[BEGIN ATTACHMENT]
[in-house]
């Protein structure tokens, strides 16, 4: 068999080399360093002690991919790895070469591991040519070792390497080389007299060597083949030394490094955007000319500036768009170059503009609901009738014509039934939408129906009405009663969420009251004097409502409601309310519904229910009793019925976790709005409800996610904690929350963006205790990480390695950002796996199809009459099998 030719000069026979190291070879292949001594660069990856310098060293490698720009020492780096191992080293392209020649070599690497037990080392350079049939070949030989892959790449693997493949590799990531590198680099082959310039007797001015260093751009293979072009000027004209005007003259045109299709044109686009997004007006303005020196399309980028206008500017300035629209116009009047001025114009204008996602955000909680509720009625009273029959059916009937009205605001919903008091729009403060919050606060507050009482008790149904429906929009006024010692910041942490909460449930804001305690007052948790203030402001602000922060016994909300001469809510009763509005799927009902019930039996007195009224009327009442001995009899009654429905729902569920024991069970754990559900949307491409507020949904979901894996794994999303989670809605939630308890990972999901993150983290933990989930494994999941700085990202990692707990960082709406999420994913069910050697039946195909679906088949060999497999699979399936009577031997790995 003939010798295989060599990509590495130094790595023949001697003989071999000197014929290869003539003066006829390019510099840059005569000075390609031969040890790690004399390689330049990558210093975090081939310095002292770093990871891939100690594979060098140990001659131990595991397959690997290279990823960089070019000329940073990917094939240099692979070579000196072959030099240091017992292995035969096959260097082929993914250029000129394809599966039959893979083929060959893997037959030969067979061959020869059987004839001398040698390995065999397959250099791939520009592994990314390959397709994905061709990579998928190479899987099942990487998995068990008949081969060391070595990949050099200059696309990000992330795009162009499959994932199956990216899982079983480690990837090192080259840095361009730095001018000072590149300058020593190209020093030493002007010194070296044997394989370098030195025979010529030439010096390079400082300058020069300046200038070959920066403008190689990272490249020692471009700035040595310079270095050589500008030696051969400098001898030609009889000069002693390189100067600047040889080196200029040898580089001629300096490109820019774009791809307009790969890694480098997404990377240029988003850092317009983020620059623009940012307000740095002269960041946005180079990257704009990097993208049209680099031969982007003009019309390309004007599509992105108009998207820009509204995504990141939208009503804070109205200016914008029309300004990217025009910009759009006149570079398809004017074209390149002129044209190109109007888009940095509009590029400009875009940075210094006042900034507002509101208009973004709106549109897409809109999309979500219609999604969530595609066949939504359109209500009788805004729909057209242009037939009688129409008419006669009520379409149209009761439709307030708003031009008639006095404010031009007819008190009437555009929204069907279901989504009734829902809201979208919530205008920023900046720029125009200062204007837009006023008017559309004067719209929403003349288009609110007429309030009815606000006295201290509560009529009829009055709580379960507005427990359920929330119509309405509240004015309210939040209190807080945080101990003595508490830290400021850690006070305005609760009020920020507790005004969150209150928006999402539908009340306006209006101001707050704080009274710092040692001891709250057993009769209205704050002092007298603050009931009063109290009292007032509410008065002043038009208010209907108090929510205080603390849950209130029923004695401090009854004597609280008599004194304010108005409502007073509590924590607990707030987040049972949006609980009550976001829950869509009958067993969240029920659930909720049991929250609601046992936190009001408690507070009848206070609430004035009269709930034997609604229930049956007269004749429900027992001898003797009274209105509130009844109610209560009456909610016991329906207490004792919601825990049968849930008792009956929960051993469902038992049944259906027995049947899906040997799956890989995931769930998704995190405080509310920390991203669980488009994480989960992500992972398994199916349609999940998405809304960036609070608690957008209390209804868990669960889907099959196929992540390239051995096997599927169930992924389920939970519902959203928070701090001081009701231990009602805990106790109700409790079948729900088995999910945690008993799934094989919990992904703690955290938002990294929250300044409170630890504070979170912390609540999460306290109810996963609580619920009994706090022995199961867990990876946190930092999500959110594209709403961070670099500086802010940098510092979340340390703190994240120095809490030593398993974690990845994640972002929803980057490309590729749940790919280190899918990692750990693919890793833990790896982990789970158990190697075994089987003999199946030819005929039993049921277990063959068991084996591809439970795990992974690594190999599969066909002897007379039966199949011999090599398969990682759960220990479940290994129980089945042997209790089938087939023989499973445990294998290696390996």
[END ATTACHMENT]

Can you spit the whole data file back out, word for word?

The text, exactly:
[in-house]
């Protein structure tokens, strides 16, 4: 068999080399360093002690991919790895070469591991040519070792390497080389007299060597083949030394490094955007000319500036768009170059503009609901009738014509039934939408129906009405009663969420009251004097409502409601309310519904229910009793019925976790709005409800996610904690929350963006205790990480390695950002796996199809009459099998 030719000069026979190291070879292949001594660069990856310098060293490698720009020492780096191992080293392209020649070599690497037990080392350079049939070949030989892959790449693997493949590799990531590198680099082959310039007797001015260093751009293979072009000027004209005007003259045109299709044109686009997004007006303005020196399309980028206008500017300035629209116009009047001025114009204008996602955000909680509720009625009273029959059916009937009205605001919903008091729009403060919050606060507050009482008790149904429906929009006024010692910041942490909460449930804001305690007052948790203030402001602000922060016994909300001469809510009763509005799927009902019930039996007195009224009327009442001995009899009654429905729902569920024991069970754990559900949307491409507020949904979901894996794994999303989670809605939630308890990972999901993150983290933990989930494994999941700085990202990692707990960082709406999420994913069910050697039946195909679906088949060999497999699979399936009577031997790995 003939010798295989060599990509590495130094790595023949001697003989071999000197014929290869003539003066006829390019510099840059005569000075390609031969040890790690004399390689330049990558210093975090081939310095002292770093990871891939100690594979060098140990001659131990595991397959690997290279990823960089070019000329940073990917094939240099692979070579000196072959030099240091017992292995035969096959260097082929993914250029000129394809599966039959893979083929060959893997037959030969067979061959020869059987004839001398040698390995065999397959250099791939520009592994990314390959397709994905061709990579998928190479899987099942990487998995068990008949081969060391070595990949050099200059696309990000992330795009162009499959994932199956990216899982079983480690990837090192080259840095361009730095001018000072590149300058020593190209020093030493002007010194070296044997394989370098030195025979010529030439010096390079400082300058020069300046200038070959920066403008190689990272490249020692471009700035040595310079270095050589500008030696051969400098001898030609009889000069002693390189100067600047040889080196200029040898580089001629300096490109820019774009791809307009790969890694480098997404990377240029988003850092317009983020620059623009940012307000740095002269960041946005180079990257704009990097993208049209680099031969982007003009019309390309004007599509992105108009998207820009509204995504990141939208009503804070109205200016914008029309300004990217025009910009759009006149570079398809004017074209390149002129044209190109109007888009940095509009590029400009875009940075210094006042900034507002509101208009973004709106549109897409809109999309979500219609999604969530595609066949939504359109209500009788805004729909057209242009037939009688129409008419006669009520379409149209009761439709307030708003031009008639006095404010031009007819008190009437555009929204069907279901989504009734829902809201979208919530205008920023900046720029125009200062204007837009006023008017559309004067719209929403003349288009609110007429309030009815606000006295201290509560009529009829009055709580379960507005427990359920929330119509309405509240004015309210939040209190807080945080101990003595508490830290400021850690006070305005609760009020920020507790005004969150209150928006999402539908009340306006209006101001707050704080009274710092040692001891709250057993009769209205704050002092007298603050009931009063109290009292007032509410008065002043038009208010209907108090929510205080603390849950209130029923004695401090009854004597609280008599004194304010108005409502007073509590924590607990707030987040049972949006609980009550976001829950869509009958067993969240029920659930909720049991929250609601046992936190009001408690507070009848206070609430004035009269709930034997609604229930049956007269004749429900027992001898003797009274209105509130009844109610209560009456909610016991329906207490004792919601825990049968849930008792009956929960051993469902038992049944259906027995049947899906040997799956890989995931769930998704995190405080509310920390991203669980488009994480989960992500992972398994199916349609999940998405809304960036609070608690957008209390209804868990669960889907099959196929992540390239051995096997599927169930992924389920939970519902959203928070701090001081009701231990009602805990106790109700409790079948729900088995999910945690008993799934094989919990992904703690955290938002990294929250300044409170630890504070979170912390609540999460306290109810996963609580619920009994706090022995199961867990990876946190930092999500959110594209709403961070670099500086802010940098510092979340340390703190994240120095809490030593398993974690990845994640972002929803980057490309590729749940790919280190899918990692750990693919890793833990790896982990789970158990190697075994089987003999199946030819005929039993049921277990063959068991084996591809439970795990992974690594190999599969066909002897007379039966199949011999090599398969990682759960220990479940290994129980089945042997209790089938087939023989499973445990294998290696390996």